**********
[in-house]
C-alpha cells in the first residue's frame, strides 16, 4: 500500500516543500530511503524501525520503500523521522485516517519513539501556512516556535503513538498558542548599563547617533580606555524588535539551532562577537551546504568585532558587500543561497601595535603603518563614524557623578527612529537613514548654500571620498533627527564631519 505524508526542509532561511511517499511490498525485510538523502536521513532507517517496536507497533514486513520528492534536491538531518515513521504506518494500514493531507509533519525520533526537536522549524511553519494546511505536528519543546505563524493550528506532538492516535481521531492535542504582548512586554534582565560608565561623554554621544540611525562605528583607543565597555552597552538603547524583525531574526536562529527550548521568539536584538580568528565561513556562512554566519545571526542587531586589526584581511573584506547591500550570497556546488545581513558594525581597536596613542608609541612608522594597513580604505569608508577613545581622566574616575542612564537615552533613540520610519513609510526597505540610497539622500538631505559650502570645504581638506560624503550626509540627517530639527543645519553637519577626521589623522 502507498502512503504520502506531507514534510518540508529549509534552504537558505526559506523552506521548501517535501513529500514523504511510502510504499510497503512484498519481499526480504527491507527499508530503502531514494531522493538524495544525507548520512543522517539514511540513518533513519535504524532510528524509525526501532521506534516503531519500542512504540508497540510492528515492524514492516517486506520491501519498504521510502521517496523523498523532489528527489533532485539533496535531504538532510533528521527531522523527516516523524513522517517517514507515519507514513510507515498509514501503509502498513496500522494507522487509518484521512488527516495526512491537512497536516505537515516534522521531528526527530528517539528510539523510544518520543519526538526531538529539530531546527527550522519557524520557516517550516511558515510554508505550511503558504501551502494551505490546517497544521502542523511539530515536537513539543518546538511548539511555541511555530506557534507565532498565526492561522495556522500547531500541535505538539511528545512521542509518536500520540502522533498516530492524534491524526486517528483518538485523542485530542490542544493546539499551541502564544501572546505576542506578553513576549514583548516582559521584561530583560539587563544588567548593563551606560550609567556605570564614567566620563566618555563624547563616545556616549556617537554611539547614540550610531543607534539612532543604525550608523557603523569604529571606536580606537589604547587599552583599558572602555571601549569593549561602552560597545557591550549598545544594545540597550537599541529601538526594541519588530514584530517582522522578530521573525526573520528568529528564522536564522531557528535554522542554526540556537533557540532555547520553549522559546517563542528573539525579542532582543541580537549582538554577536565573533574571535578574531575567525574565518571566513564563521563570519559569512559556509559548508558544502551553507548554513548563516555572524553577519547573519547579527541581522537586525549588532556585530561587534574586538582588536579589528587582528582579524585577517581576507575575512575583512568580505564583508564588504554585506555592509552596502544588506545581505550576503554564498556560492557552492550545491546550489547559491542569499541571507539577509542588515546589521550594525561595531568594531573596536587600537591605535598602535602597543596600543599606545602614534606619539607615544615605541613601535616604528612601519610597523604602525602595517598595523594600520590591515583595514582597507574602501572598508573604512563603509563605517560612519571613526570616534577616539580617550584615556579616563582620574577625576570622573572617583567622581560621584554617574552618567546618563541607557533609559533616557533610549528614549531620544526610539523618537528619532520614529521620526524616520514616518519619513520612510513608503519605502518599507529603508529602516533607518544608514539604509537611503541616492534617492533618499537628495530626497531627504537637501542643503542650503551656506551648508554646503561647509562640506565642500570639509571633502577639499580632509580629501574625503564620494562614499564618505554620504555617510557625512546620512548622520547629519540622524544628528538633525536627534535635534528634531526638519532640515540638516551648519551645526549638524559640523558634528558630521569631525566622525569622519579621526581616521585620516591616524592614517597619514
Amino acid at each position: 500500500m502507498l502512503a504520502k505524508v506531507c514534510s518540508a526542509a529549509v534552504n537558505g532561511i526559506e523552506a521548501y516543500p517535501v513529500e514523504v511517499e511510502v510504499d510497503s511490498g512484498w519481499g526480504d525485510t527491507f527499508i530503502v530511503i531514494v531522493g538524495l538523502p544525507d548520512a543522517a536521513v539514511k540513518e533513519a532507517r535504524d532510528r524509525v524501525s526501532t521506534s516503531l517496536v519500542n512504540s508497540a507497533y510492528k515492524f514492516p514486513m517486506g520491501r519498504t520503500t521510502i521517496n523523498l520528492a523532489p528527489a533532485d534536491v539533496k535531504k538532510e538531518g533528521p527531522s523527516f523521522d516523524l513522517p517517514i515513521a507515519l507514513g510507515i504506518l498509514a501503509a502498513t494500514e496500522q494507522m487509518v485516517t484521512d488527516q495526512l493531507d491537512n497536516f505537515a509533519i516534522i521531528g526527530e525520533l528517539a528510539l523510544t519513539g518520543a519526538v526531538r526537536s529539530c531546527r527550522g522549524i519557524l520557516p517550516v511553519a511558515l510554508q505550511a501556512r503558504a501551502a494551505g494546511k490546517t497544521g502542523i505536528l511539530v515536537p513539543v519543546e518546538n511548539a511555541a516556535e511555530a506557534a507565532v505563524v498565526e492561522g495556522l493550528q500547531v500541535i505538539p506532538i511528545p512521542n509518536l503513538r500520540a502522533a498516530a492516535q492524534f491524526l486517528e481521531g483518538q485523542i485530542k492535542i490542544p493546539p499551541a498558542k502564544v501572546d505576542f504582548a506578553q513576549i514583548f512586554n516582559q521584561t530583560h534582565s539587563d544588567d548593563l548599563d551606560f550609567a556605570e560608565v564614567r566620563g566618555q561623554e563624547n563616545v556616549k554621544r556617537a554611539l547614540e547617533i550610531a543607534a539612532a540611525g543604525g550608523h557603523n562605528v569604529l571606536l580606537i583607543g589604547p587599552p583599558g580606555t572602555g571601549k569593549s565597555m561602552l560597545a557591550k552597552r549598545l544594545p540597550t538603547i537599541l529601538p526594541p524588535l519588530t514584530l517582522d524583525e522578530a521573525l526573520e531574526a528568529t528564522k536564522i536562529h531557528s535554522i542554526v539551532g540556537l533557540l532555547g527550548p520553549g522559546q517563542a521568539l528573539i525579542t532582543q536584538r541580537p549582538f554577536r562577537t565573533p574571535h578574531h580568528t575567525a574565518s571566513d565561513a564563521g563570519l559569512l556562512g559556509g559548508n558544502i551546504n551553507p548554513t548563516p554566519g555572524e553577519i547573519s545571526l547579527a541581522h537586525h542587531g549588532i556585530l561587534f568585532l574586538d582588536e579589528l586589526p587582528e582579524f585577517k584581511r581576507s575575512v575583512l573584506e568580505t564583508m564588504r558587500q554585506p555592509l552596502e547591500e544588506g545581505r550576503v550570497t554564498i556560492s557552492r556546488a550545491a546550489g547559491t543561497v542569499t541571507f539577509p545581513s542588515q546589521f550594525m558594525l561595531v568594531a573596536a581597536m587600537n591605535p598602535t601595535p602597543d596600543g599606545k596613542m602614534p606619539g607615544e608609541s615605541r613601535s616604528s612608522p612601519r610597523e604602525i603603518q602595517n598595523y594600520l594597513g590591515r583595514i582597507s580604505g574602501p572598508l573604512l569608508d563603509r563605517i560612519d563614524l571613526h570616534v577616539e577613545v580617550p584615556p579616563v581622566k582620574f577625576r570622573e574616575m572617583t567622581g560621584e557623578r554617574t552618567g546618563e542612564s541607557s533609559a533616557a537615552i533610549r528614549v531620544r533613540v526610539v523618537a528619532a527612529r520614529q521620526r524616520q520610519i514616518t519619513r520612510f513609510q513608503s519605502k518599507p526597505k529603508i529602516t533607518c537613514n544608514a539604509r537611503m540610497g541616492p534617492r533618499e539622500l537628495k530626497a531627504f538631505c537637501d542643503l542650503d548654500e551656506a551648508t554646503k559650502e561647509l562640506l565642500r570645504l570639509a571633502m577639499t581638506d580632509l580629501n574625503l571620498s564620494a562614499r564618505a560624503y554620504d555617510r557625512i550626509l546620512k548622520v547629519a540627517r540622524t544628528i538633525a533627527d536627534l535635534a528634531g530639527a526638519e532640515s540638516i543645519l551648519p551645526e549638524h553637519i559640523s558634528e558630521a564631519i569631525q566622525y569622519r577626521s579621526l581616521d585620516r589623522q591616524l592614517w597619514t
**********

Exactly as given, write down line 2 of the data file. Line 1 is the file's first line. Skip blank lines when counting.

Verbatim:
C-alpha cells in the first residue's frame, strides 16, 4: 500500500516543500530511503524501525520503500523521522485516517519513539501556512516556535503513538498558542548599563547617533580606555524588535539551532562577537551546504568585532558587500543561497601595535603603518563614524557623578527612529537613514548654500571620498533627527564631519 505524508526542509532561511511517499511490498525485510538523502536521513532507517517496536507497533514486513520528492534536491538531518515513521504506518494500514493531507509533519525520533526537536522549524511553519494546511505536528519543546505563524493550528506532538492516535481521531492535542504582548512586554534582565560608565561623554554621544540611525562605528583607543565597555552597552538603547524583525531574526536562529527550548521568539536584538580568528565561513556562512554566519545571526542587531586589526584581511573584506547591500550570497556546488545581513558594525581597536596613542608609541612608522594597513580604505569608508577613545581622566574616575542612564537615552533613540520610519513609510526597505540610497539622500538631505559650502570645504581638506560624503550626509540627517530639527543645519553637519577626521589623522 502507498502512503504520502506531507514534510518540508529549509534552504537558505526559506523552506521548501517535501513529500514523504511510502510504499510497503512484498519481499526480504527491507527499508530503502531514494531522493538524495544525507548520512543522517539514511540513518533513519535504524532510528524509525526501532521506534516503531519500542512504540508497540510492528515492524514492516517486506520491501519498504521510502521517496523523498523532489528527489533532485539533496535531504538532510533528521527531522523527516516523524513522517517517514507515519507514513510507515498509514501503509502498513496500522494507522487509518484521512488527516495526512491537512497536516505537515516534522521531528526527530528517539528510539523510544518520543519526538526531538529539530531546527527550522519557524520557516517550516511558515510554508505550511503558504501551502494551505490546517497544521502542523511539530515536537513539543518546538511548539511555541511555530506557534507565532498565526492561522495556522500547531500541535505538539511528545512521542509518536500520540502522533498516530492524534491524526486517528483518538485523542485530542490542544493546539499551541502564544501572546505576542506578553513576549514583548516582559521584561530583560539587563544588567548593563551606560550609567556605570564614567566620563566618555563624547563616545556616549556617537554611539547614540550610531543607534539612532543604525550608523557603523569604529571606536580606537589604547587599552583599558572602555571601549569593549561602552560597545557591550549598545544594545540597550537599541529601538526594541519588530514584530517582522522578530521573525526573520528568529528564522536564522531557528535554522542554526540556537533557540532555547520553549522559546517563542528573539525579542532582543541580537549582538554577536565573533574571535578574531575567525574565518571566513564563521563570519559569512559556509559548508558544502551553507548554513548563516555572524553577519547573519547579527541581522537586525549588532556585530561587534574586538582588536579589528587582528582579524585577517581576507575575512575583512568580505564583508564588504554585506555592509552596502544588506545581505550576503554564498556560492557552492550545491546550489547559491542569499541571507539577509542588515546589521550594525561595531568594531573596536587600537591605535598602535602597543596600543599606545602614534606619539607615544615605541613601535616604528612601519610597523604602525602595517598595523594600520590591515583595514582597507574602501572598508573604512563603509563605517560612519571613526570616534577616539580617550584615556579616563582620574577625576570622573572617583567622581560621584554617574552618567546618563541607557533609559533616557533610549528614549531620544526610539523618537528619532520614529521620526524616520514616518519619513520612510513608503519605502518599507529603508529602516533607518544608514539604509537611503541616492534617492533618499537628495530626497531627504537637501542643503542650503551656506551648508554646503561647509562640506565642500570639509571633502577639499580632509580629501574625503564620494562614499564618505554620504555617510557625512546620512548622520547629519540622524544628528538633525536627534535635534528634531526638519532640515540638516551648519551645526549638524559640523558634528558630521569631525566622525569622519579621526581616521585620516591616524592614517597619514